You once walked around for two weeks with a broken hand
calling it a sprain, before I could convince you
to go to the campus infirmary. You returned with a faulty grin
and an entire cast of you told me so’s in its cracks.
Not long after the bone healed you second degree branded
your love for me, because you were being sweet
and trying to make dinner. Turns out
cooking shirtless and hamburger helper don’t mix.
When my days dragged on like a child’s blanket,
you knew to do your signature wiggle dance,
your butt (clad in the blue boxers
with zebras on them–my favorite)
was a pendulum swinging metronome
keeping a steady tempo to the beat of my laughter.
And if I could not sleep, you’d transform your darkened bedroom
with stories so that we were both reliving your childhood adventures
running through the woods with your cousins
until I was finally tired enough to dream in your arms.
Let’s not forget the first time you took me home to meet your family;
it was Thanksgiving, our first as a couple and I was excited
because you were the only boy to ever take me home,
but all everyone kept asking about was your ex-girlfriend.
Your idea of romance could range anywhere from turning on
a sweet jazz song, pulling me close and slow dancing in your bedroom,
to wandering around Walmart at midnight or watching anime.
Although, in your defense, anime is awesome.
I could laugh for days at your country accent that tickled my city ears,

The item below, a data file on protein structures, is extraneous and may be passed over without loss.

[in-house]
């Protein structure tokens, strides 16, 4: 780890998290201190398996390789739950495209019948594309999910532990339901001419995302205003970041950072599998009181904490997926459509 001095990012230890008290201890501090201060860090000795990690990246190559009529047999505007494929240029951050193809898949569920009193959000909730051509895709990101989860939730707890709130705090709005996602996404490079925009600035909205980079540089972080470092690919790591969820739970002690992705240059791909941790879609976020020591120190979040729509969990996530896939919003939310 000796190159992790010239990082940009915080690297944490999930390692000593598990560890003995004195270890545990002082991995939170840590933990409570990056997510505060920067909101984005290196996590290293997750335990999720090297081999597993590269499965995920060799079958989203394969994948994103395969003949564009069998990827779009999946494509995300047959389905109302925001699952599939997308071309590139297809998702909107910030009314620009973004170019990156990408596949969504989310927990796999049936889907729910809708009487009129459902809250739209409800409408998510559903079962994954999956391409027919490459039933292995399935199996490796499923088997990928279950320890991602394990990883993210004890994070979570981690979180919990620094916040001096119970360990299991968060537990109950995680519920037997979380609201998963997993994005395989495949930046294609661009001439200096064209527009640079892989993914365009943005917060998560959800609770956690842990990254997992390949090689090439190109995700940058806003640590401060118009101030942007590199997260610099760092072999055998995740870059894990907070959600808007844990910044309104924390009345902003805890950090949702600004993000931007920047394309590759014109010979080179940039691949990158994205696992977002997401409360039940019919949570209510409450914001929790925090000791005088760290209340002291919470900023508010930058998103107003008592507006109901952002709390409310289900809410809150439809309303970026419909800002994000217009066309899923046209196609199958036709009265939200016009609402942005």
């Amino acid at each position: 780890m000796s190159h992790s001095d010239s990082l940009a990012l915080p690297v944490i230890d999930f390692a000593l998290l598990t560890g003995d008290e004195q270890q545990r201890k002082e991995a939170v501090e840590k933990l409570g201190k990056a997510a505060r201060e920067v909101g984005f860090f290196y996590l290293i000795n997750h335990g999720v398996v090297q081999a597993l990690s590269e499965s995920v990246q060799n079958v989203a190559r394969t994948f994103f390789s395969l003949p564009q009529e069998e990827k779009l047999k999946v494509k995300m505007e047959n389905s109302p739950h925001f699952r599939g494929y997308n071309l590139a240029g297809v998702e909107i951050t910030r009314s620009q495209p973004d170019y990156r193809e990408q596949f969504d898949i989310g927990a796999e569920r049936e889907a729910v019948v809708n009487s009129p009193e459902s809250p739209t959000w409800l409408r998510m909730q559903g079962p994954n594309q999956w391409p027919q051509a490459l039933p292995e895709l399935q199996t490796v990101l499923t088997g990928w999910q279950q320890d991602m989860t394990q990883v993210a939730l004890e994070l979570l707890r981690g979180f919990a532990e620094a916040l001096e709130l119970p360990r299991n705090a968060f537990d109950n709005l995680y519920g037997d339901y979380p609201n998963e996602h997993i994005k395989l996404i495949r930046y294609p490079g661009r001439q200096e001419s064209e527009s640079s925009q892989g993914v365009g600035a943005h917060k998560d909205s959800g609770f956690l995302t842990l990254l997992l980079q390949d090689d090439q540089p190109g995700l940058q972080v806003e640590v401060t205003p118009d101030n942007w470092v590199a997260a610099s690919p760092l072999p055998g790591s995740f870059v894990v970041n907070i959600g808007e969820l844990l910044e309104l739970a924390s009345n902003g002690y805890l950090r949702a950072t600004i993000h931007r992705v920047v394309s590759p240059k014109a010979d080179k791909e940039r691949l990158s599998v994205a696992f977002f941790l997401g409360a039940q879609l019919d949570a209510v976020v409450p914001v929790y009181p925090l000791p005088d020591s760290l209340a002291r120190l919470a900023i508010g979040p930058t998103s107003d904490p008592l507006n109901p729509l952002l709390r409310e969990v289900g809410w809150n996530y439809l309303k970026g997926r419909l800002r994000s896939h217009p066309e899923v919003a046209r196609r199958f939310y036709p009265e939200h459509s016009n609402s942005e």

the southern hospitality in you would sometimes lend an extra syllable to
words, stretching desk and swim out wide to lounge on your lips,
and in between my fits of giggles
you’d narrow your eyes and declare,
I’m country dammit!
It was true.
And a momma’s boy.
And prone to injury.
And you loved me.
And love in real life is always better than television.
Except maybe anime.
Anime is awesome.
Talicha J. is an American Poet, Spoken Word Artist and Aspiring Novelist. In 2010 she was a member of the Respect Da Mic Slam team based in Charlotte, NC. Earlier this year she released her debut poetry album, In the Making. Talicha also competed on a national level for the first time at the Women of the World Poetry Slam and the Individual World Poetry Slam this year, ranking among the top 40 and top 30 respectively. She is currently working on her debut book of poetry and planning her first American tour. Her work has appeared in Four Quarters Magazine, Concrete Generation Magazine, and Boston Poetry Magazine.